“There was an opportunity to cash out of the marketplace,” said MacMillan.
“They’re very happy,” she said of her clients.
Pandemic pushes demand
Sparks calls it COVID fatigue. Although he has been taking calls from people in Toronto and Montreal — and even a family in Germany — a good portion of buyers are people from Calgary and Edmonton who have been stuck at home for over a year and are looking for a change of scenery, he says.
“They’ve been working from home for a while, and they can continue to do so. And if they can do that, then they’ll do it where they want to be,” he said.
“Canmore, especially recreational markets, where people are discovering that they don’t have to be where they work. They have that work-from-home flexibility.”
As the inventory dwindles, so do the opportuniites to find a traditional, single family, detached home. Sparks says last week there were just two homes listed for under $1 million — and only five were on the market for under $1.5 million.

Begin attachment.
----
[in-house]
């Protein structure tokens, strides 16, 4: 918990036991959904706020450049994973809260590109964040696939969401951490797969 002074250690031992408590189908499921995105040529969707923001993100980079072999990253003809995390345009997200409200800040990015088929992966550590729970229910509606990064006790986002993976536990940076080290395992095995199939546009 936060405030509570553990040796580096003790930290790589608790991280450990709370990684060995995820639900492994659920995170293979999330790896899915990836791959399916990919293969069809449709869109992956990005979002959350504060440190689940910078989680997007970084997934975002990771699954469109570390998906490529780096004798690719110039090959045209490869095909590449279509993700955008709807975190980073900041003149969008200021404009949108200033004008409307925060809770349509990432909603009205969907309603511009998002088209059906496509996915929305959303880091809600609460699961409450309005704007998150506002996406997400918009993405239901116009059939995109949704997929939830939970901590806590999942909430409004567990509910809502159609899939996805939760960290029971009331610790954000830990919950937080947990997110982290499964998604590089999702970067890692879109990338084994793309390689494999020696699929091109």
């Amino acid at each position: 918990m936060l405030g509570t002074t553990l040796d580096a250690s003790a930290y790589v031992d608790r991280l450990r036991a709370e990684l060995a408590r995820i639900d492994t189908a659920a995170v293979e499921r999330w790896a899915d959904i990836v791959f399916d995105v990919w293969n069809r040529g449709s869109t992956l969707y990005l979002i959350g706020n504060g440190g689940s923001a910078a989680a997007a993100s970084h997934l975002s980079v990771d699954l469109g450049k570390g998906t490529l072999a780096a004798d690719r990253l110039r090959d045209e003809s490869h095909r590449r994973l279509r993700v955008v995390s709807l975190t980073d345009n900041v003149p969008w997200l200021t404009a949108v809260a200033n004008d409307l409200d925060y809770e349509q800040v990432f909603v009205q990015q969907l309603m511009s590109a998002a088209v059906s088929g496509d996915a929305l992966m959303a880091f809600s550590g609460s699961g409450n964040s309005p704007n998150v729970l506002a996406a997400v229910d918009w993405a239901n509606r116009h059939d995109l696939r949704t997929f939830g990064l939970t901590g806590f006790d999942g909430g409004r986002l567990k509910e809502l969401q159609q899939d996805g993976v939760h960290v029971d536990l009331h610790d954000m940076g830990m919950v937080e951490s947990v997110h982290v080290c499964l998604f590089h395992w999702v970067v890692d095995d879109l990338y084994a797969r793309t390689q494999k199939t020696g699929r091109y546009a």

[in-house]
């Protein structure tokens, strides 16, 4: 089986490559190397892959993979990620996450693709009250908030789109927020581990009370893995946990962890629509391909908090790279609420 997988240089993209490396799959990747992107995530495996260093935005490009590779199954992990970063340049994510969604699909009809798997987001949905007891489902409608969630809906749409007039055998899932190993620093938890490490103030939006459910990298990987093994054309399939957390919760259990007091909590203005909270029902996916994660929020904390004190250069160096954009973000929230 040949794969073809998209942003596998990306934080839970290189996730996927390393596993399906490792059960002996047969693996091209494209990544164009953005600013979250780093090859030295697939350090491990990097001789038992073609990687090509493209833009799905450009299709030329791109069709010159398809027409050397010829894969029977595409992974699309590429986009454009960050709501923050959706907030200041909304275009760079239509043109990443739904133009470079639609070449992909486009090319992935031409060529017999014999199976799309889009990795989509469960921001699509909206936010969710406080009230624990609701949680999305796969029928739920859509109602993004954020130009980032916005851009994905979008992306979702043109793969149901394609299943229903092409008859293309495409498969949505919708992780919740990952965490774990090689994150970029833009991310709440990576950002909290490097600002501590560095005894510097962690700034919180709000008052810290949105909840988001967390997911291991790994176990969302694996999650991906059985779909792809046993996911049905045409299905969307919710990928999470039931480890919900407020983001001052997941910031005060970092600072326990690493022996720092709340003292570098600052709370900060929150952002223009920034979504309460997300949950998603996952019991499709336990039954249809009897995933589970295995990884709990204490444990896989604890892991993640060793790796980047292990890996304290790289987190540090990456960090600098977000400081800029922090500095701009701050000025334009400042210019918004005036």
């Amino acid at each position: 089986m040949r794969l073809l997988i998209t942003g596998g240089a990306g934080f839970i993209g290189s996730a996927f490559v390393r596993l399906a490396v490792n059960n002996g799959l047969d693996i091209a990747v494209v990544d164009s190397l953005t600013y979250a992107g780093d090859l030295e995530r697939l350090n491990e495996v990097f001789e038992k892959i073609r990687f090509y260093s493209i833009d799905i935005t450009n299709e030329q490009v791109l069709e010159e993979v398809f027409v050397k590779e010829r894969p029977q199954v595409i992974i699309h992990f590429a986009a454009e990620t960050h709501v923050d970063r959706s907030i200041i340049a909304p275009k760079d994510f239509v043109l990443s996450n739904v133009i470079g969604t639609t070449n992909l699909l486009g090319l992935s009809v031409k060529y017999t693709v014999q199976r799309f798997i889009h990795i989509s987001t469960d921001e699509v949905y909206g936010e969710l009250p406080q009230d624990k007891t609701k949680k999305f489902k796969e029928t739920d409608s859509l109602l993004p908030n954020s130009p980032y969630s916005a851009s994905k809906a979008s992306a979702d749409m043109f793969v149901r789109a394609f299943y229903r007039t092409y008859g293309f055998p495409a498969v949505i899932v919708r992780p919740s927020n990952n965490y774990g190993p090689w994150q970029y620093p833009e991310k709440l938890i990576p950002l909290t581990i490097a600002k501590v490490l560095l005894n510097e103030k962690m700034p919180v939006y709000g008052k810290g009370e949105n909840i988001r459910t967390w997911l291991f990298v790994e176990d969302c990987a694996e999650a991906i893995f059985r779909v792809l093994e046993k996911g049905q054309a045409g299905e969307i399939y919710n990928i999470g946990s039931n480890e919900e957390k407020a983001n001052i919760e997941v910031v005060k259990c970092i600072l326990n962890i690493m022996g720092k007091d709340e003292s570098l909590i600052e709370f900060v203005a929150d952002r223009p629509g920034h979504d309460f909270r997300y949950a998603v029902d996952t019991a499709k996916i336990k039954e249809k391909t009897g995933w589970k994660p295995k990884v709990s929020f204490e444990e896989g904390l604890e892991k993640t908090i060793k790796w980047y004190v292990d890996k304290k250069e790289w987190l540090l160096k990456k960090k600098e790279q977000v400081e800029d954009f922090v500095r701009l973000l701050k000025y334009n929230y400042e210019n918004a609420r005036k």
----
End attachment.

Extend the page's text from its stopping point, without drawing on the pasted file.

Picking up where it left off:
Sparks spent several years on the board of directors of Canmore Community Housing, a town-owned corporation tasked with creating affordable housing options for people and families.
A 10-unit townhouse project is under construction and is expected to open in early 2022.
Already there are 150 people on the waiting list to either buy or rent a property.
“It’s basically just fingers in the dam,” said Sparks.
“Housing affordability in Canmore is always going to be a problem. We’re just going to constantly be working on that problem.”
The average condominium price in Canmore is now $500,000.
New development, more affordable housing?
Canmore town council recently approved a series of amendments to the latest development plan for the Three Sisters Mountain Village (TSMV) on the east side of the community.
One of the changes is a proposed requirement that the developer include 20 per cent affordable or subsidized housing — double the amount proposed by TSMV. A spokesperson for the developer says the company is still assessing the impact of the amendments and is withholding comment until the plan goes back to council on May 11.